South Lake residents grapple with mad-cow scare |

South Lake residents grapple with mad-cow scare

Gregory Crofton

Most South Shore residents didn’t worry about grabbing a burger Wednesday despite a mad-cow alert issued the day before.

Trudy Jones and her son, Michael, ordered cheeseburgers for lunch knowing that three restaurants at South Lake Tahoe had ground beef recalled by the federal government.

The U.S. Department of Agriculture recalled about 10,000 pounds of ground beef on Dec. 26 after one cow slaughtered in Washington state tested positive for mad-cow disease.

“The beef trade is really regulated in this country – it’s a multimillion-dollar business,” Jones, a South Lake Tahoe resident, said. “People should be more careful of sheep. They’re not as regulated.”

The USDA does not require restaurants that served the recalled meat to be identified to the public. And none have voluntarily stepped forward.

Sno-Flake Drive In, a popular spot to get a cheeseburger, said it was not one of the three restaurants subjected to the recall. Owner Pete Richards didn’t seem worried about the impact the news could have on his business.

“Business has not changed,” Richards said. “Typically, this time of year everybody is making New Year’s resolutions. We see a lot more salads and health foods like chicken. That usually lasts about a month.”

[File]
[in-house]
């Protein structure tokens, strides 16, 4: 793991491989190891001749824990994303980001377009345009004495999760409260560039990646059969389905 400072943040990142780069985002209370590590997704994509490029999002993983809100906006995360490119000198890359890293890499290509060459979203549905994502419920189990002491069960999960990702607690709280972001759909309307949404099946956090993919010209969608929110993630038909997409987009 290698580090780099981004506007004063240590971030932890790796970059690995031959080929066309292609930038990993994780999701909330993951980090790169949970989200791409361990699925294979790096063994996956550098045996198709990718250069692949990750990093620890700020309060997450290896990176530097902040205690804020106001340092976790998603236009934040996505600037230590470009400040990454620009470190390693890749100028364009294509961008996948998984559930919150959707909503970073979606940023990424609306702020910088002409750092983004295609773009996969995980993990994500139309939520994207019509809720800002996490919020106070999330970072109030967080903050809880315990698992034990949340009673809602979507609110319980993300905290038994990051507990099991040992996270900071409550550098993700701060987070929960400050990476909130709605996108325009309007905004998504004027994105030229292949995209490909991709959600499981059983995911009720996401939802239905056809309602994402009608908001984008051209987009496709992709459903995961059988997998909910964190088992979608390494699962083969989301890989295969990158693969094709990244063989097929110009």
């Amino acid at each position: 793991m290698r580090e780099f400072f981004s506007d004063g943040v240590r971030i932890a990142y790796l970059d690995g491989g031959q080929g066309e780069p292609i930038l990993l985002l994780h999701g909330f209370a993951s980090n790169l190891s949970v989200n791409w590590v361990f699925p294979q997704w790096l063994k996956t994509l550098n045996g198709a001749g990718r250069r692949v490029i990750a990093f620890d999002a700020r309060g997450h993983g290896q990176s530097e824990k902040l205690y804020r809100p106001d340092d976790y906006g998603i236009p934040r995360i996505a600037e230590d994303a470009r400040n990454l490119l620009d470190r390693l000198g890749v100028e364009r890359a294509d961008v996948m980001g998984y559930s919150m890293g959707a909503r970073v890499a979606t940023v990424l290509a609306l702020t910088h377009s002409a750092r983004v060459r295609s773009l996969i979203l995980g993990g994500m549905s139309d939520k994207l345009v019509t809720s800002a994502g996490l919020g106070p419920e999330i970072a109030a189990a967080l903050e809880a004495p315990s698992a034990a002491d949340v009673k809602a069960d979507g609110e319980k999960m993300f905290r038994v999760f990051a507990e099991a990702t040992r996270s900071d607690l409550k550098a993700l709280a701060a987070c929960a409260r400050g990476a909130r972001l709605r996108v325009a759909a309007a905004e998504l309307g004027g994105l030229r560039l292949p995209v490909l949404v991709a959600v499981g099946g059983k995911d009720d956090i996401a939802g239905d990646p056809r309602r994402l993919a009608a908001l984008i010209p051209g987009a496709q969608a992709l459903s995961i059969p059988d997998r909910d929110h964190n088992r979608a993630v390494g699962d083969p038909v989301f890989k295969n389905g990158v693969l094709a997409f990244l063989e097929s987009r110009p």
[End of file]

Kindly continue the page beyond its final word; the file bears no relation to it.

Diane Wurzer of South Lake Tahoe ordered fried zucchini sticks at Sno-Flake. She said she’s not a big fan of ground beef, and after learning of the recalled meat making it to Tahoe, she plans to stay away from the food for a while.

“Not until they get some kind of control and make sure when they slaughter they are not putting in the brains,” Wurzer said. “Because you don’t know what’s in hamburger. It’s all mashed up. You don’t know what they’re doing.”

Debbie Mason, 55, and Sandi Burns, 37, both of South Lake Tahoe, ordered chicken at Sno-Flake.

They said they are not scared to eat beef and had they wanted a burger they would have ordered one.

“I haven’t decided not to,” Burns said. “Knowing it came to Tahoe, I am a little leery. I understand why they don’t want to disclose the restaurants, but I don’t think it’s fair to people.”

Burns and Mason work at a dental office. They said one patient came in thinking she had mad-cow disease because she was in pain and her mouth was swollen.

“She was dead serious,” Mason said.

“Once they start slacking off on the hype, people will just go back to normal,” Mason said. “That’s what they did with the flu. Everybody needs to get flu shots. Now nobody cares about the flu.”

Outside Albertsons, only one person questioned said they were concerned about eating beef.

“I think the lack of information about the restaurants is really unfair,” said Carrie Hurwitz of South Lake Tahoe.

Tom Stewart, 62, of South Lake Tahoe walked out of Albertsons with a package of fresh hamburger.

“I’ve been around the beef industry for years,” Stewart said. “My grandfather was a butcher. I’m not worried a bit. It’s all hearsay until they finally figure it out. I think they are going overboard.”

n People with food safety questions should call the toll-free USDA Meat and Poultry Hotline at 1-888-674-6854.

Gregory Crofton can be reached at or (530) 542-8045.